Grianán of Aileach | An Grianán Fort

Grianán Ailigh

Grianán of Aileach

Grianán Ailigh

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From its lofty vantage on top of Greenan Mountain, the spectacular Grianán of Aileach (also known as An Grianán Fort) is one of Ulster’s most iconic monuments.

The Grianán of Aileach, also known as An Grianán Fort, takes its name from ‘Grianán Ailigh’ that broadly translates to the ‘stony palace of the sun’, and if you’re lucky to be there around sunrise or sunset on a clear day you’ll see it is well named. The Grianán of Aileach is truly beautifully positioned on Greenan Mountain overlooking the valleys of the Foyle and Swilly rivers. Giving it extensive views over one of the most stunning parts of Ireland. It is an impressive circular fort, that has a diameter of 23m (76 feet), with drystone walls that stand around 5m (16 feet) high. The top of the walls can be reached by a series of steps and terraces.

Beyond the fort the ramparts may provide evidence that this spectacular location has been an important place for millennia. As the stone fort is surrounded by a series of three enclosing banks and ditches, though these are difficult to discern today. These may represent the remains of a hillfort dating to the late Bronze Age or early Iron Age A well dedicated to St. Patrick can be found on the southern side of the hill, and further indication of ancient activity here can be found with the ‘tumulus’ recorded on the hill to the southeast of the drystone fort, this feature may represent the remains of a cairn or possibly a Neolithic passage tomb given its elevated siting in the landscape.

The History of the Grianán of Aileach / An Grianán Fort

The fort was once the ancient royal seat of the Cenél nEógain, who were a branch of the Northern Uí Néill, one of the most powerful and influential of Ireland’s early medieval dynasties. It appears in the Dindshenchas a set of early medieval poems about the origins and traditions of places. Some of that work can be attributed to Flann Mainistrech of Monasterboice who died in 1056. The Dindshenchas refers to the Grianán of Aileach as a ‘lofty castle’ and ‘honoured above hills like the silent Hill of Tara‘.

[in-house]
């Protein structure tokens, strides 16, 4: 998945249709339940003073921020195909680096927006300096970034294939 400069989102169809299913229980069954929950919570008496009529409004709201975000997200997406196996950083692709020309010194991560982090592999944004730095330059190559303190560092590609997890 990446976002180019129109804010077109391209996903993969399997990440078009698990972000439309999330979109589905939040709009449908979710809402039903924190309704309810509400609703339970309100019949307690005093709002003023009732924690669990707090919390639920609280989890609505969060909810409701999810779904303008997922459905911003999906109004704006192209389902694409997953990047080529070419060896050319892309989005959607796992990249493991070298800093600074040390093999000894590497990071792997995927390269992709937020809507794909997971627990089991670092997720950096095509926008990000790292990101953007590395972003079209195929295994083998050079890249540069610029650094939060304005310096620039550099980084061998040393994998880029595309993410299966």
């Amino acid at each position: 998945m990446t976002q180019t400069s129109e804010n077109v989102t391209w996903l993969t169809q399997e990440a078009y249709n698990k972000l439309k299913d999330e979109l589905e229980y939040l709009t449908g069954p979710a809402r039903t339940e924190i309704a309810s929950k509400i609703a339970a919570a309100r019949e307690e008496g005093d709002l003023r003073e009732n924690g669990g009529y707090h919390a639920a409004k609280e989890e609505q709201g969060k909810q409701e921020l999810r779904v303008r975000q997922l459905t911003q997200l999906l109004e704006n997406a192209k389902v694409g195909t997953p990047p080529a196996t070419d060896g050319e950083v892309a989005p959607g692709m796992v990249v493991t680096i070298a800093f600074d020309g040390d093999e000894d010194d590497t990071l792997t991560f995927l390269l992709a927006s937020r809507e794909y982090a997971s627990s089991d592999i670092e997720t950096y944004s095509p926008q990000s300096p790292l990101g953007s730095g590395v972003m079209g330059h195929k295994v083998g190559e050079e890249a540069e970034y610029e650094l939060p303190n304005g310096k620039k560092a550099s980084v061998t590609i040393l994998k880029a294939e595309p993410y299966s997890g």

Aileach Frigrenn, faithche na ríg rígda in domain
dún cos’ roichdis róit fo gregaib tre chóic clodaib.

Aileach Frigrenn, green-sward of the world’s royal kings,
fortress to which led roads horse-trodden, through five ramparts.
(Dindshenchas).

One of the famous kings of the Cenél nEógain was the High King Niall Glúndub. He was a powerful figure in 10th century Ireland, a noted warrior, who became embroiled in wars against the Viking Ívarr Dynasty, who had arrived in Waterford and Southern Leinster in 917. After a number of campaigns, Niall Glúndub and the Uí Néill were comprehensively defeated near Dublin in 919. This was a disastrous defeat not only for the Uí Néill, but also for their allies as a number of Irish kings were killed. A tradition relates how Niall Glúndub was buried in the cairn on the summit of Tribadden Mountain, though this is likely to be the result of a conflation of the site of the battle at the ‘Fords of Cill Mosamhog’ with the modern name Kilmashogue.

It is thought that the Grianán of Aileach was the main royal residence of the Cenél nEógain until around the late 930s, when they moved to Tullaghoge in Tyrone. The Annals of the Four Masters record how the true end of the fort came to a shocking conclusion in the year 1101, when the King of Munster Muirchertach Ua Briain, demolished the fort. This was in retaliation for an outrageous event in 1088, when the Cenél nEógain and Uí Néill defeated the men of Munster and marched to the Ua Briain royal site at Kincora, and forced them to cut their hazel trees and to carry the timber all the way back to Ulster to use the wood to roof a hall in the Grianán of Aileach. In revenge, when Muirchertach Ua Briain conquered the armies of the Uí Néill, he made the defeated warriors carry stones from the fort back to Munster.

Ní chuala coinnmheadh neimhir,
Ciat chuala coinnmheadh muirir
Gar coinnmheadh cloche Oiligh,
For ghroighibh flatha Fuinidh

I never heard of the billeting of grit stones,
Though I heard of the billeting of companies
Until the stones of Oileach were billeted
On the horses of the King of the West
(Annals of the Four Masters)

For more on the history of this iconic site and the Cenél nEógain I recommend The Kings of Aileach and the Vikings, AD 800–1060 by Darren McGettigan.

The Grianán of Aileach was visited by John O’Donovan and George Petrie during the Ordnance Survey in the 1830s, though by the later 19th century the fort was deemed to be in a precarious condition. Extensive repair and restoration was carried out by Walter Bernard between 1874–1878 and the appearance of the stone fort today is largely due to that work.

Visiting Grianán of Aileach – Information

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